And, speaking of safety, during monsoon season,  it is a good time to remind students about storm safety. Here is my storm safety tip of the day:

  Keep children away from running water.  Though many children (and young people) love to play in puddles after storms, Rural/Metro advises keeping them away from storm drains, washes, and creeks due to rushing water and the potential for danger.  Moving water as little as one or two feet deep will carry away most vehicles and 6 inches of moving water can knock a person off his feet. 

The advice from our Rural Metro Fire Department is: WHEN IN DOUBT, WAIT IT OUT!! 

Stay safe, Eagles.




Wednesday, September 10, 2014

Remembering 9/11

   On September 11, 2001,  I was walking to my classroom.  Our school's audiovisual clerk came out onto the sidewalk to stop me.  I could hear the television blasting from her workroom. She motioned to me, "You have to come and look at this.  A plane just crashed into the World Trade Center in New York City."  The morning kept on.  Then, there was a second plane. Then, the towers fell. Students were scared and had so many questions about what was happening.  It was a day when teachers knew no answers.  We all lived in liminal space between disbelief and speculation.

   On September 11, 2014, we will observe a minute of silence at Esperero Canyon Middle School during the morning announcements.  Our flag will fly at half-staff in honor and remembrance of the victims of September 11, 2001 and their families, as well as all the men and women who have bravely served and continue to serve our Nation in the fight against terrorism.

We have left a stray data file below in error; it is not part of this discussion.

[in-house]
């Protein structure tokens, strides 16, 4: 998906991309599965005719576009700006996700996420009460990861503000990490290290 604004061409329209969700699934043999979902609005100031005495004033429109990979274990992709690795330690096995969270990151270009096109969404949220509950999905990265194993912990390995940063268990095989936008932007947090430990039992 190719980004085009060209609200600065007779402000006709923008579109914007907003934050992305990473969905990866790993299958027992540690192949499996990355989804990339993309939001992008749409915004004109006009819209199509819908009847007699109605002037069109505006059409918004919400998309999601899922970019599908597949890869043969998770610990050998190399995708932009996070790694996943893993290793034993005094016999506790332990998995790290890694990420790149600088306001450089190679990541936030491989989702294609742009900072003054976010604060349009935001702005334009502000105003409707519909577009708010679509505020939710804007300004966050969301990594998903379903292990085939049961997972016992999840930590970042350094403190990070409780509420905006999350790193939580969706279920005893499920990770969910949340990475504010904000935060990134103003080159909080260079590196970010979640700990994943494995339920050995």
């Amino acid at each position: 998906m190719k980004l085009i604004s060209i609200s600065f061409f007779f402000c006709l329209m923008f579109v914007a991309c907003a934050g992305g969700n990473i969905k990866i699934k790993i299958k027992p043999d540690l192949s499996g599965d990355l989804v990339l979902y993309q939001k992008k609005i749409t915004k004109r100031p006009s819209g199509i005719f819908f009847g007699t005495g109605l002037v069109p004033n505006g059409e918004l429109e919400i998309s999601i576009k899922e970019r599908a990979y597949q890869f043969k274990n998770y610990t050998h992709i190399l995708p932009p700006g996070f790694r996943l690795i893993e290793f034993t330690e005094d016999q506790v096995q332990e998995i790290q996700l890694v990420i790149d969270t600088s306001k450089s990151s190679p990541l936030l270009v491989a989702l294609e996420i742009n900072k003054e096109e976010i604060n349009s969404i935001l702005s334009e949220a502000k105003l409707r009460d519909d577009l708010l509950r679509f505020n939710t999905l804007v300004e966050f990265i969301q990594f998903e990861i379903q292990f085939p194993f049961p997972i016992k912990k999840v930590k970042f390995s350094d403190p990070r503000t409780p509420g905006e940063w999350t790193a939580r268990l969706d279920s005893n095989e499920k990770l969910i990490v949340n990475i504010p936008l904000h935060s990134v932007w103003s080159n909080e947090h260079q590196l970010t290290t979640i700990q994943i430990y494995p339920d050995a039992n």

Sunday, September 7, 2014

These Digital Times

Dear Eagle Families:

Welcome to the ECMS Eagle Angle Blog.  This blog is my opportunity, as principal, to communicate with parents about issues that concern those of us who are raising and educating young people.  I was very faithful about blogging year before last.  I stopped as I really did not perceive that people were interested.  However, several parents have requested that I start blogging again.  I am more than happy to do so!!!

I feel so fortunate to work in the Catalina Foothills School District.  We are privileged to have the visionary leadership and parental support to offer students the most innovative approaches to education.  Our implementation of 21st Century Skills and Deeper Learning Proficiencies is yielding amazing results among our students. They are making I-movies, digital stories,  and using google docs.  Fitness Gram is an app they can use to track their fitness in PE.   Every year, technology enriches the content students are learning. A lesson utilizing technology standards and tools  is richer and can engage students at a deep level in all content areas, thus contributing to "deeper learning." Technology in education is truly revolutionizing both teaching and learning.

There are caveats when traveling these new and exciting roads.  I am a digital immigrant.  I admit it.  I was in my 30's when I became aware of the implications of the internet on my chosen profession.  A student taught me how to turn on my first computer.  And, even though I have devoted a lot of time to learning about technology, I was not born into the digital age.  If you remember a typewriter and correction tape, chances are you are a digital immigrant like me.  I am always more careful with things that I do not fully understand.

Digital natives, of course, were born into the age of computers. They play on computers many times before they can read.  The digital natives who are our students/children navigate the worldwide web in the security and comfort of their homes sometimes without a thought that they are putting themselves  at risk for cyberbullying and internet predators.  Our children may be corresponding with people they do not know in real time, people who are being dishonest about who they are.   These are all very frightening possibilities to educators and parents.